Reviewed: March 12, 2006
Released: November 8, 2005
Poker is everywhere nowadays; we have televised poker championships, televised celebrity charity tournaments, casino-based reality shows, casino-based cop-dramas, workplace poker tournaments and yes – many, many poker video games.
Unlike the consoles – which only have a half-dozen or so poker games to choose from – the PC has been inundated with hundreds (if not thousands) of commercial, shareware, freeware, adware, spyware, and internet-based versions of poker. There is even a whole underground of offshore online gambling for real money.
In the sea of poker games hitting the consoles, a successful title must have a unique hook to separate it from the others. All feature some form of character creation, a persistent career mode, a robust online mode, and a dozen or more variations on poker. So what does World Championship Poker 2 Featuring Howard Lederer have that the others don’t?
The most noticeable hook would have to be the unique character personality modeling. While the overall character creation is fairly generic in nature – only allowing you to pick from a limited set of character models, and a handful of overall personality traits like “loose cannon”, “salesman” and “mellow” – it’s when the game starts that things get interesting.
Almost RPG in nature, World Championship Poker 2 allows the player to apply values to various poker-themed skills like “hand strength”, “stone face”, “keen eyes”, “actor” and “convincing”. These skills will determine the way the character’s table language will play out throughout the game. As the player’s career progresses, upgrade points are awarded which can be used to beef up the character’s skill set.
This brings up the second unique feature of World Championship Poker 2 – the bluffing “minigame” which kicks in during tight situations or when you have made a less than optimal decision. What you get, is a small rotating disc with dots that you must line up – the results of which will determine whether your character will bluff or tell the cards in his (or her) hand.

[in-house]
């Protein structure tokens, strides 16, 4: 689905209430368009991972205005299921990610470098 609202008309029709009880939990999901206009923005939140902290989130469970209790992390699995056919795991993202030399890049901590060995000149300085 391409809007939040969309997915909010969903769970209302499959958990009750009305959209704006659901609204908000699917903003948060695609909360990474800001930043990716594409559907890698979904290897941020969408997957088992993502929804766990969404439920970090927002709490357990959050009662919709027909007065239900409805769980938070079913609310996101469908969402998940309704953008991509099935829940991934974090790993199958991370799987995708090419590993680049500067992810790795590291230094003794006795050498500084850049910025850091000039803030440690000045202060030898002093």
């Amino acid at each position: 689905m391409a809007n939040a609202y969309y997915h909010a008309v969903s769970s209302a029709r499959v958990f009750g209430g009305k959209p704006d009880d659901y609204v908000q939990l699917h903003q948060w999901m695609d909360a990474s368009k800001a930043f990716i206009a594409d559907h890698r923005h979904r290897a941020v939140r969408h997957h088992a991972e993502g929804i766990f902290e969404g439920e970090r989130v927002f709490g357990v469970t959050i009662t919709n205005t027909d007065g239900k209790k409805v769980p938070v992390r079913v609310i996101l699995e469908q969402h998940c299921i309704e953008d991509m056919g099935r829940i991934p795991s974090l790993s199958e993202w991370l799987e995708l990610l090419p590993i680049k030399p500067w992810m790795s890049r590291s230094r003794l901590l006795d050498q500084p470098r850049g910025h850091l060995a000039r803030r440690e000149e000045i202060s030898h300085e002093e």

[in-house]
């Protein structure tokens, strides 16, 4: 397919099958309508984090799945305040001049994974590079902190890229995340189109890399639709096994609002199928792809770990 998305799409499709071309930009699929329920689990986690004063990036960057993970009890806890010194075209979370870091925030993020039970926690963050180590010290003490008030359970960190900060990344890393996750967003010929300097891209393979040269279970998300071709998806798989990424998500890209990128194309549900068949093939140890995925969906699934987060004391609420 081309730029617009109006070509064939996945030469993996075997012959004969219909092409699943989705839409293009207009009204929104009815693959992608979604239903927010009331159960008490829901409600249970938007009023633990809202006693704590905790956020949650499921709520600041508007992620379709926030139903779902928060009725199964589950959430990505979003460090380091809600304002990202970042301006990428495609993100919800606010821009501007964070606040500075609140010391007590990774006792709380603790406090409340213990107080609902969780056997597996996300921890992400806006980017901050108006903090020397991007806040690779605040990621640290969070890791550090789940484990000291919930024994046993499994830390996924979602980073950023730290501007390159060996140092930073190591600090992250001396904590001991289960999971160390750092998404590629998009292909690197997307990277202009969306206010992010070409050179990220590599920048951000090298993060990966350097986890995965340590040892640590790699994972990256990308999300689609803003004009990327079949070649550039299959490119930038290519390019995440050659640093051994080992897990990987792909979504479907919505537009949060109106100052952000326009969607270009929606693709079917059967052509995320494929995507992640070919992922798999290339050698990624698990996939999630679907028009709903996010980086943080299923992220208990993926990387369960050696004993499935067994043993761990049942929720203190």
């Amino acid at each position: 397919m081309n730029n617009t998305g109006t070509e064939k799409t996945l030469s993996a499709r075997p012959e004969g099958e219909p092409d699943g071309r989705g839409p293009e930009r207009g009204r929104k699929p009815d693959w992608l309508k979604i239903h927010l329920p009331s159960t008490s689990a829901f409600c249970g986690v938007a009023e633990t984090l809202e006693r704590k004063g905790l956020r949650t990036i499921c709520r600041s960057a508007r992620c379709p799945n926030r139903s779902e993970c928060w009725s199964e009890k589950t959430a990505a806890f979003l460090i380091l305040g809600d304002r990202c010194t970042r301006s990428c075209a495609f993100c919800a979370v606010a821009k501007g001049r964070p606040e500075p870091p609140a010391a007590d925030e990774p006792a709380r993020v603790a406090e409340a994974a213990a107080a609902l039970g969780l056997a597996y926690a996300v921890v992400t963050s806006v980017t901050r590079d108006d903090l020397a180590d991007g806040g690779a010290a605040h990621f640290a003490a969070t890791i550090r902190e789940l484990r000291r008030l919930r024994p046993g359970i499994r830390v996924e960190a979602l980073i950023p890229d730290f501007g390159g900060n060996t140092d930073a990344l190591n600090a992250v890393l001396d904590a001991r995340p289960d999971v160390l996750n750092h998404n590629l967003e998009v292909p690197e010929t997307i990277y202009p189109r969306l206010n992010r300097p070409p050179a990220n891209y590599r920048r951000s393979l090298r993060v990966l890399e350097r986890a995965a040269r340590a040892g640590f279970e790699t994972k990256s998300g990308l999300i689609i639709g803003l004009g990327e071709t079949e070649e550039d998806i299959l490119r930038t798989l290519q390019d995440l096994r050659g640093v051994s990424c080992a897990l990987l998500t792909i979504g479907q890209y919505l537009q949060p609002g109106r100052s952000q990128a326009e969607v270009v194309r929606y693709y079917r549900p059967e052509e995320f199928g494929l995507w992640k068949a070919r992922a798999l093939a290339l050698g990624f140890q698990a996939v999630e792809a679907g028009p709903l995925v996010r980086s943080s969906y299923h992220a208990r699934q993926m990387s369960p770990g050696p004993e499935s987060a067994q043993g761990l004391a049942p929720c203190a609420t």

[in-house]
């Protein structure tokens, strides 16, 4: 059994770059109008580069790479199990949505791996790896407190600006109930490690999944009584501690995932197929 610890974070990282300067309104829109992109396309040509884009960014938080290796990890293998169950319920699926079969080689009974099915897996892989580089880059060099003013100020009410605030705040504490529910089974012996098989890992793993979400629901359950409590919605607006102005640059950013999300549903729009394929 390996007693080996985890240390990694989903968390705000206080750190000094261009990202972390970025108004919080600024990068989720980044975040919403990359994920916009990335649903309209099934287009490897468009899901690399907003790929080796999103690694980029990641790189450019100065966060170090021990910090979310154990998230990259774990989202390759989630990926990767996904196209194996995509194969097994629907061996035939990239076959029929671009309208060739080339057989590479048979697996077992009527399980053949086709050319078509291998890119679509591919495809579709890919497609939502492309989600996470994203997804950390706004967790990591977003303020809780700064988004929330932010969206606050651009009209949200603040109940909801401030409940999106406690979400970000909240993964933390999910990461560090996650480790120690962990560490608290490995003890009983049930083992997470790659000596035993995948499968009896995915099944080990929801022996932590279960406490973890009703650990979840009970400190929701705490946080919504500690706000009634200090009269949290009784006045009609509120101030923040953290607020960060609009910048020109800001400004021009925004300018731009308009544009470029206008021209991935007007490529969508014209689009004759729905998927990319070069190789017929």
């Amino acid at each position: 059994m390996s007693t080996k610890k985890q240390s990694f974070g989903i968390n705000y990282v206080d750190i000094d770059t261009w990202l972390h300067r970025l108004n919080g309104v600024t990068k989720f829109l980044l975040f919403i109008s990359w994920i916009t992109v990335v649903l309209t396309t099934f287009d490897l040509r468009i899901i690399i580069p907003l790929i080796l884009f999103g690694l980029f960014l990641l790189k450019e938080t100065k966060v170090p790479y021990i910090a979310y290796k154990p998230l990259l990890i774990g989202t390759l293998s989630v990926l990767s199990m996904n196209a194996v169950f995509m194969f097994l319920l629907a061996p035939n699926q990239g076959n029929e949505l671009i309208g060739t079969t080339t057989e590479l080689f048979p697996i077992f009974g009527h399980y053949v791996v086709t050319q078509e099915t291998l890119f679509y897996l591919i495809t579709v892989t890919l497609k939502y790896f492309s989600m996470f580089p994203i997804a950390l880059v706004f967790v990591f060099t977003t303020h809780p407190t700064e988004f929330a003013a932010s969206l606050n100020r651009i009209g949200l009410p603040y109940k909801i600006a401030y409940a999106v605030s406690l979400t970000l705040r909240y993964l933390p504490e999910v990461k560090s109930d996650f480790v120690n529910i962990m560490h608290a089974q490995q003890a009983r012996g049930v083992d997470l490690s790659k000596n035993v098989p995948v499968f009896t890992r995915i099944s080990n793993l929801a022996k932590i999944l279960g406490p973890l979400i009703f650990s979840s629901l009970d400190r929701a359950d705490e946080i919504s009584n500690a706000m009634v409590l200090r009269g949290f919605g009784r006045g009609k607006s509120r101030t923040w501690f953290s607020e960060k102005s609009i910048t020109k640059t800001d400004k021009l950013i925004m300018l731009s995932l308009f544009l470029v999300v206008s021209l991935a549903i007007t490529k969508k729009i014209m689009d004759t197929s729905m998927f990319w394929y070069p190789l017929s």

The problem with both of these features is that they really don’t do a whole lot to enhance the overall gameplay. I mean, we aren’t talking about a sports game where the skills really help how the character handles the ball or how fast he can run – this is poker, and 100% of the decision is based on the instincts of the human player, not the onscreen avatar’s keen eye or stone face skills. Basically, this whole skills mechanic only really helps the game decide when to kick into the minigame, and how the minigame will play out – by making certain results either easier or harder to line up than the others.
Still, the overall gameplay is quite solid. The AI opponents are quite challenging, and are not overly cautious about making risky calls. In some of the previous poker games I’ve reviewed, games stretched on and on, because the AI opponents seemed willing to fold at the slightest inkling of risk.
Unlike the competition, World Championship Poker 2’s characters are more than willing –almost too willing in fact – to drop an “all-in” and instantly put you in defensive mode. And, in the same vein, is definitely much more difficult to scare off AI opponents with a mid-hand all-in of your own.
The career mode is tracked with an overhead map showing open games ranging from early-on basement games and eventually onto the World Championship. The player can slider the cursor over each of the open games and get a readout of the match info – buy-in, game type, blinds, etc.. As the character wins (or at least doesn’t lose) matches, he will become noticed by new promoters who will invite the player to bigger and better competitions.
Interestingly, the map also features pawn shops, where players can either spend their winnings on items like sofas and stereos to furnish their character’s virtual apartments – and conversely, were the player can pawn previously purchased items for cash.
There is a robust online mode that utilizes USB webcams and headset/microphone accessories to help gameplay with up to eight online opponents. It should not come as a surprise that the online competition is a bit stiffer than you will find in the AI opponents, and keeping you money against some of the top players will prove to be a bit difficult.
The online community is strong, and it is a snap to jump into any of the available games and get right into play. You will still find the random hothead hopping around from table to table dropping massive mid-hand bets of “all-in” to intimidate and scare lesser gamers from their pots, but I have found it easy to just throw caution to the wind and call them on their bluff. Sure, sometimes you lose big, but it’s only virtual money, and compared to the feeling you get when it pays off in your favor – it is all worth it. Getting thanked by the other players for driving off a jerk is by far the best reward in the game.